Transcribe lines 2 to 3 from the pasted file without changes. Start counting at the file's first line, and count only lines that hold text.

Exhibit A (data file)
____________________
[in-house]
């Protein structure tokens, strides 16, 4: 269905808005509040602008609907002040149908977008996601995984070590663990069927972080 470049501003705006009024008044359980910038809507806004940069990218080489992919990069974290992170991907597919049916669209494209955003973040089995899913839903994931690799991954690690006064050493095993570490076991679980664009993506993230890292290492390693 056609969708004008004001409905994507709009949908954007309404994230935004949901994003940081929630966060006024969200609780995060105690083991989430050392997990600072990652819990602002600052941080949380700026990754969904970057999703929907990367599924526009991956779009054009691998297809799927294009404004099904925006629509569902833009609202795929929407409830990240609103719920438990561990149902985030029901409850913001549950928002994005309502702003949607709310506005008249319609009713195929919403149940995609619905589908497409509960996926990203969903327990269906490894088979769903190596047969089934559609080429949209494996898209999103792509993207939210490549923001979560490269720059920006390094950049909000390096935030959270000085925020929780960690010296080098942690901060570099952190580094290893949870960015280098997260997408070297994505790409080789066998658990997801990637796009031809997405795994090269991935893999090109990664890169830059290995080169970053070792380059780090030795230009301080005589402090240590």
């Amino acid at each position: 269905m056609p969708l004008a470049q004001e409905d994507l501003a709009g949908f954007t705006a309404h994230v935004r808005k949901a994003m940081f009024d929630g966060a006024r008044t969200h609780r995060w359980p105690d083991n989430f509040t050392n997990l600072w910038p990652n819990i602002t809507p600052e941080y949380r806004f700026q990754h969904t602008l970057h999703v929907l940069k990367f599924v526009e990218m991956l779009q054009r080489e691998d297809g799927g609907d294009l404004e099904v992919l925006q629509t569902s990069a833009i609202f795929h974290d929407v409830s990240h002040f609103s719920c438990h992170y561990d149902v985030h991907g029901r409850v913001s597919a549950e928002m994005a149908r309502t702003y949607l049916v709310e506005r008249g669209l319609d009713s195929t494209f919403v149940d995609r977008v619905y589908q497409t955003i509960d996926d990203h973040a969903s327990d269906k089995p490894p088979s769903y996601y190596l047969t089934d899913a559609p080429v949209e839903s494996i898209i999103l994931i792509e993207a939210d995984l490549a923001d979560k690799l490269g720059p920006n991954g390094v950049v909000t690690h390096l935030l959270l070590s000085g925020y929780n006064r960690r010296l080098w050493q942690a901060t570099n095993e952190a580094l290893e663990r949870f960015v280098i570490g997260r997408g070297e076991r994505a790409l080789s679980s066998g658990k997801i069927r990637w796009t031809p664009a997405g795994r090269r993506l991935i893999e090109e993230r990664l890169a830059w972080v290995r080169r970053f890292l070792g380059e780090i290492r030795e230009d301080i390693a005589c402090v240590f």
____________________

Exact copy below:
């Protein structure tokens, strides 16, 4: 269905808005509040602008609907002040149908977008996601995984070590663990069927972080 470049501003705006009024008044359980910038809507806004940069990218080489992919990069974290992170991907597919049916669209494209955003973040089995899913839903994931690799991954690690006064050493095993570490076991679980664009993506993230890292290492390693 056609969708004008004001409905994507709009949908954007309404994230935004949901994003940081929630966060006024969200609780995060105690083991989430050392997990600072990652819990602002600052941080949380700026990754969904970057999703929907990367599924526009991956779009054009691998297809799927294009404004099904925006629509569902833009609202795929929407409830990240609103719920438990561990149902985030029901409850913001549950928002994005309502702003949607709310506005008249319609009713195929919403149940995609619905589908497409509960996926990203969903327990269906490894088979769903190596047969089934559609080429949209494996898209999103792509993207939210490549923001979560490269720059920006390094950049909000390096935030959270000085925020929780960690010296080098942690901060570099952190580094290893949870960015280098997260997408070297994505790409080789066998658990997801990637796009031809997405795994090269991935893999090109990664890169830059290995080169970053070792380059780090030795230009301080005589402090240590």
């Amino acid at each position: 269905m056609p969708l004008a470049q004001e409905d994507l501003a709009g949908f954007t705006a309404h994230v935004r808005k949901a994003m940081f009024d929630g966060a006024r008044t969200h609780r995060w359980p105690d083991n989430f509040t050392n997990l600072w910038p990652n819990i602002t809507p600052e941080y949380r806004f700026q990754h969904t602008l970057h999703v929907l940069k990367f599924v526009e990218m991956l779009q054009r080489e691998d297809g799927g609907d294009l404004e099904v992919l925006q629509t569902s990069a833009i609202f795929h974290d929407v409830s990240h002040f609103s719920c438990h992170y561990d149902v985030h991907g029901r409850v913001s597919a549950e928002m994005a149908r309502t702003y949607l049916v709310e506005r008249g669209l319609d009713s195929t494209f919403v149940d995609r977008v619905y589908q497409t955003i509960d996926d990203h973040a969903s327990d269906k089995p490894p088979s769903y996601y190596l047969t089934d899913a559609p080429v949209e839903s494996i898209i999103l994931i792509e993207a939210d995984l490549a923001d979560k690799l490269g720059p920006n991954g390094v950049v909000t690690h390096l935030l959270l070590s000085g925020y929780n006064r960690r010296l080098w050493q942690a901060t570099n095993e952190a580094l290893e663990r949870f960015v280098i570490g997260r997408g070297e076991r994505a790409l080789s679980s066998g658990k997801i069927r990637w796009t031809p664009a997405g795994r090269r993506l991935i893999e090109e993230r990664l890169a830059w972080v290995r080169r970053f890292l070792g380059e780090i290492r030795e230009d301080i390693a005589c402090v240590f």